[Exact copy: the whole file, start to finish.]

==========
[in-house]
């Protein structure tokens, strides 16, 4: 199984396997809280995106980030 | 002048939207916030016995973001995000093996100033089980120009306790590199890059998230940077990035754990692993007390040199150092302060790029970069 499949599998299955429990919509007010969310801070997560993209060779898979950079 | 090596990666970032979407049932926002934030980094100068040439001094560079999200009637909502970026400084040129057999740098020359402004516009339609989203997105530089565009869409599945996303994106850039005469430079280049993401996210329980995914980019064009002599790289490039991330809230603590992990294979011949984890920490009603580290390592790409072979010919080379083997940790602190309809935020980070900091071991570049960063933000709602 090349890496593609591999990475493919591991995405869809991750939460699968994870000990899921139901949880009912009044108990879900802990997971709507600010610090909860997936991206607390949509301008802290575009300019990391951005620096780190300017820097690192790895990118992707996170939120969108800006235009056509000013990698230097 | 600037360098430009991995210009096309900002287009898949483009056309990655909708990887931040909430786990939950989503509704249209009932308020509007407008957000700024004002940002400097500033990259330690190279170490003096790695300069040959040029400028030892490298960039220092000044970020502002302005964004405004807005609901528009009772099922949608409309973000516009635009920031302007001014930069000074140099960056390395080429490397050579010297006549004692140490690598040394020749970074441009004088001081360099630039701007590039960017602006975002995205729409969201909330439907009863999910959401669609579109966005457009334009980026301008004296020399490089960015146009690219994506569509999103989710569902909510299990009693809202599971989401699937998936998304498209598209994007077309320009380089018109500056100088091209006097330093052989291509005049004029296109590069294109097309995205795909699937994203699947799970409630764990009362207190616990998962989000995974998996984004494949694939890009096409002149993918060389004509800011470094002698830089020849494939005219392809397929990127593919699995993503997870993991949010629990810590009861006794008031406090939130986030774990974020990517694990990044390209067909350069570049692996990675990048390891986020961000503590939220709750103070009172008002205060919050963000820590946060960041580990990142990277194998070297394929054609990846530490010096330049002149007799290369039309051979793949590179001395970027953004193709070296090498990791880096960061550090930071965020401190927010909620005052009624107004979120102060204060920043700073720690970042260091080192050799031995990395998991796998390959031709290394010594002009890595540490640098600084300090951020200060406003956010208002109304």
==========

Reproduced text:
[in-house]
């Protein structure tokens, strides 16, 4: 199984396997809280995106980030 | 002048939207916030016995973001995000093996100033089980120009306790590199890059998230940077990035754990692993007390040199150092302060790029970069 499949599998299955429990919509007010969310801070997560993209060779898979950079 | 090596990666970032979407049932926002934030980094100068040439001094560079999200009637909502970026400084040129057999740098020359402004516009339609989203997105530089565009869409599945996303994106850039005469430079280049993401996210329980995914980019064009002599790289490039991330809230603590992990294979011949984890920490009603580290390592790409072979010919080379083997940790602190309809935020980070900091071991570049960063933000709602 090349890496593609591999990475493919591991995405869809991750939460699968994870000990899921139901949880009912009044108990879900802990997971709507600010610090909860997936991206607390949509301008802290575009300019990391951005620096780190300017820097690192790895990118992707996170939120969108800006235009056509000013990698230097 | 600037360098430009991995210009096309900002287009898949483009056309990655909708990887931040909430786990939950989503509704249209009932308020509007407008957000700024004002940002400097500033990259330690190279170490003096790695300069040959040029400028030892490298960039220092000044970020502002302005964004405004807005609901528009009772099922949608409309973000516009635009920031302007001014930069000074140099960056390395080429490397050579010297006549004692140490690598040394020749970074441009004088001081360099630039701007590039960017602006975002995205729409969201909330439907009863999910959401669609579109966005457009334009980026301008004296020399490089960015146009690219994506569509999103989710569902909510299990009693809202599971989401699937998936998304498209598209994007077309320009380089018109500056100088091209006097330093052989291509005049004029296109590069294109097309995205795909699937994203699947799970409630764990009362207190616990998962989000995974998996984004494949694939890009096409002149993918060389004509800011470094002698830089020849494939005219392809397929990127593919699995993503997870993991949010629990810590009861006794008031406090939130986030774990974020990517694990990044390209067909350069570049692996990675990048390891986020961000503590939220709750103070009172008002205060919050963000820590946060960041580990990142990277194998070297394929054609990846530490010096330049002149007799290369039309051979793949590179001395970027953004193709070296090498990791880096960061550090930071965020401190927010909620005052009624107004979120102060204060920043700073720690970042260091080192050799031995990395998991796998390959031709290394010594002009890595540490640098600084300090951020200060406003956010208002109304």